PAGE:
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Egypt troops surround Islamist stronghold by Cairo

September 19, 2013
Associated Press

CAIRO (AP) — Egyptian security forces backed by helicopters surrounded a town outside Cairo known to be an Islamist stronghold after exchanging fire with armed men who killed a senior police officer early Thursday, state media reported.

Egypt's official news agency said Gen. Nabil Farrag, an aide to the police chief of the city of Giza, was killed when militants opened fire on security forces deployed early Thursday to the town of Kerdasa to drive off suspected Islamic militants. It said "terrorists and criminal elements" were responsible.

Police arrested 32 suspects, a security official said, speaking on condition of anonymity because he was not authorized to brief reporters. The interior ministry said gunmen firing from rooftops had killed Farrag after they took over several town buildings, including schools and mosques.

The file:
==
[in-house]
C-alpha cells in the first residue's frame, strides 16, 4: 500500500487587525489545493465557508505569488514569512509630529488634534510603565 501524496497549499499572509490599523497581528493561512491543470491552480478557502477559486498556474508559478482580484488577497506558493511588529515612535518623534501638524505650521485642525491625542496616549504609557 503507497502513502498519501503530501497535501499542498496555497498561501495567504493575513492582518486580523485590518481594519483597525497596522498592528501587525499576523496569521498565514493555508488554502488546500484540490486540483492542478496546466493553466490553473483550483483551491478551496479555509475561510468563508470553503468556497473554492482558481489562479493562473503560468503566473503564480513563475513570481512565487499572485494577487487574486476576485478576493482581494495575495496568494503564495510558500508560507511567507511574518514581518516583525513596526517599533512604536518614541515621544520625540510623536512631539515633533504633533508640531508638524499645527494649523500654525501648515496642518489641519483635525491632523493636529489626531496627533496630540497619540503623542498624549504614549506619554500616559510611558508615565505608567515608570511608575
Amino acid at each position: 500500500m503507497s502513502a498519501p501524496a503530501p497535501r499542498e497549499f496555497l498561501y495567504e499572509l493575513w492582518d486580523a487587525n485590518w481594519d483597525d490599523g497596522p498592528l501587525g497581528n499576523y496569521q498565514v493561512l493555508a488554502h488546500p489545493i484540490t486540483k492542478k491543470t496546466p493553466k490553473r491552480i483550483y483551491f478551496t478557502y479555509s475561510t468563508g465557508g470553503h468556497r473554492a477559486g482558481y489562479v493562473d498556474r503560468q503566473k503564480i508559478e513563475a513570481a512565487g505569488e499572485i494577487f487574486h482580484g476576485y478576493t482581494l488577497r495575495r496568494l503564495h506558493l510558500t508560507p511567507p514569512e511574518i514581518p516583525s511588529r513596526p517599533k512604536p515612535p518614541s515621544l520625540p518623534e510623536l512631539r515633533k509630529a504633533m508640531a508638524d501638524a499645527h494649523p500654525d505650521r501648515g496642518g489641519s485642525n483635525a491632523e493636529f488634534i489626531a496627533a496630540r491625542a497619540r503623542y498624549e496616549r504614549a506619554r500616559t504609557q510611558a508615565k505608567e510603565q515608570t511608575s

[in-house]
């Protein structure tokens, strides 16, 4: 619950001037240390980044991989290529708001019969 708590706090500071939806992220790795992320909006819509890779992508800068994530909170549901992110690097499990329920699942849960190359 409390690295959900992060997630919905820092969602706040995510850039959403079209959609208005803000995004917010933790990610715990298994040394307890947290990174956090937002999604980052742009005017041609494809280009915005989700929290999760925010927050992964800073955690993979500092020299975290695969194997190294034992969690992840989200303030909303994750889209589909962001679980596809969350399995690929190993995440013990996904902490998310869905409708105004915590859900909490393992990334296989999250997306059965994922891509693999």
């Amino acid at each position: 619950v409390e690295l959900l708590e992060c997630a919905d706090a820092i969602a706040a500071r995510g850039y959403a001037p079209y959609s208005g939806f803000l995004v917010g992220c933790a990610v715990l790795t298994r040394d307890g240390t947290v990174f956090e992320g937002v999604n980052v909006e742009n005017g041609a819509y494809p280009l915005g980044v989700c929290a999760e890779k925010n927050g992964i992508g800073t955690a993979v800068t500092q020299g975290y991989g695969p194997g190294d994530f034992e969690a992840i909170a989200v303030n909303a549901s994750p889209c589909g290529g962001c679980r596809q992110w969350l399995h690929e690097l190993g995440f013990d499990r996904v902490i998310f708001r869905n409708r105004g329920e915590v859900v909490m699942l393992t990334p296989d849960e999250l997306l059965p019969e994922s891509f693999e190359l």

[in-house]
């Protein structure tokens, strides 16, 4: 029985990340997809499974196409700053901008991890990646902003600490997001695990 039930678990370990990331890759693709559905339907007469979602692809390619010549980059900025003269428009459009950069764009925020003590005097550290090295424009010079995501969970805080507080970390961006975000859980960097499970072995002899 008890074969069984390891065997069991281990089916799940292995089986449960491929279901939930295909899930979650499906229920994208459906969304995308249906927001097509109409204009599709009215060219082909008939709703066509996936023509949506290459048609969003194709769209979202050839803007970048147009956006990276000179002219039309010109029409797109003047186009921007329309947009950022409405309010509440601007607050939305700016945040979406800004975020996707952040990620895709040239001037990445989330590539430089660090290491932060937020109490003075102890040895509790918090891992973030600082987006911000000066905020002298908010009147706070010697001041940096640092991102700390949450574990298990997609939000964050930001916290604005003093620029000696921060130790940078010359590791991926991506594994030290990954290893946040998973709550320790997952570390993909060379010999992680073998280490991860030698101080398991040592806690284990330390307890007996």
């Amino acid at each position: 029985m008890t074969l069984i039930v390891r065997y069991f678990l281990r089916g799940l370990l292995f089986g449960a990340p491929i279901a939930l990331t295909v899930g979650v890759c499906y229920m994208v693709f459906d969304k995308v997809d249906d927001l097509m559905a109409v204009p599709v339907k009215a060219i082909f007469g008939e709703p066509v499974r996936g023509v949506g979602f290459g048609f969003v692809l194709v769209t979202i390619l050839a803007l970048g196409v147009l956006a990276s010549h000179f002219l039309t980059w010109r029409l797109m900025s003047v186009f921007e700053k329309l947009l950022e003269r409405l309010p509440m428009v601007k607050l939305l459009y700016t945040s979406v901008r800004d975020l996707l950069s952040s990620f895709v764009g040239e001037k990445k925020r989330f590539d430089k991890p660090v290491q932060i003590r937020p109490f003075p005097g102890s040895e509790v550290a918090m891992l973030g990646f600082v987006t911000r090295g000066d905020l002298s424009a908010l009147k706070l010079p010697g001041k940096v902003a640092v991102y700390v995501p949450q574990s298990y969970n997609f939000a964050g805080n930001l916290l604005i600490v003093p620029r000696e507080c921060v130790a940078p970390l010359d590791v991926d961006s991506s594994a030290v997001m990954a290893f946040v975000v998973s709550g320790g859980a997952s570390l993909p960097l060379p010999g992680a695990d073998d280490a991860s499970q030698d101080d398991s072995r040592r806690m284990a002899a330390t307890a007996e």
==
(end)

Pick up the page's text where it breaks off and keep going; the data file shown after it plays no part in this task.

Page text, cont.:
Interior Ministry spokesman Gen. Hani Abdel-Latif said police now planned to besiege the town along with the army, which would then deploy special forces to round up the armed men.

"There will be no retreat until it is cleansed of all terrorist and criminal hideouts," he said in a statement.

Armored vehicles have been stationed at town entrances, blocking off the main roads. State TV said security forces using loudspeakers urged residents to stay indoors to avoid the crossfire.

Kerdasa witnessed a brutal assault on security forces last month when heavily armed suspected supporters of ousted President Mohammed Morsi killed 15 police officers and mutilated their bodies. The attack appeared to be in retaliation for a violent crackdown on pro-Morsi protest camps where hundreds of people were killed. That operation sparked days of unrest and riots that left more than 1,000 dead.

Local media reported at the time that the suspected Morsi supporters drove police out of Kerdasa and blocked the main roads with sand bags. Residents and Authorities listed the names of more than 140 men wanted for suspected involvement in the policemen's killings. Several were members of Egypt's former militant group Gamaa Islamiya — which had waged an armed insurgency in the 1990s. The group later renounced violence and was a strong Morsi ally before and during his one-year presidency.

The August assault on the police station evoked the decades-old conflict between Egypt's police and Islamists.

 
 

 

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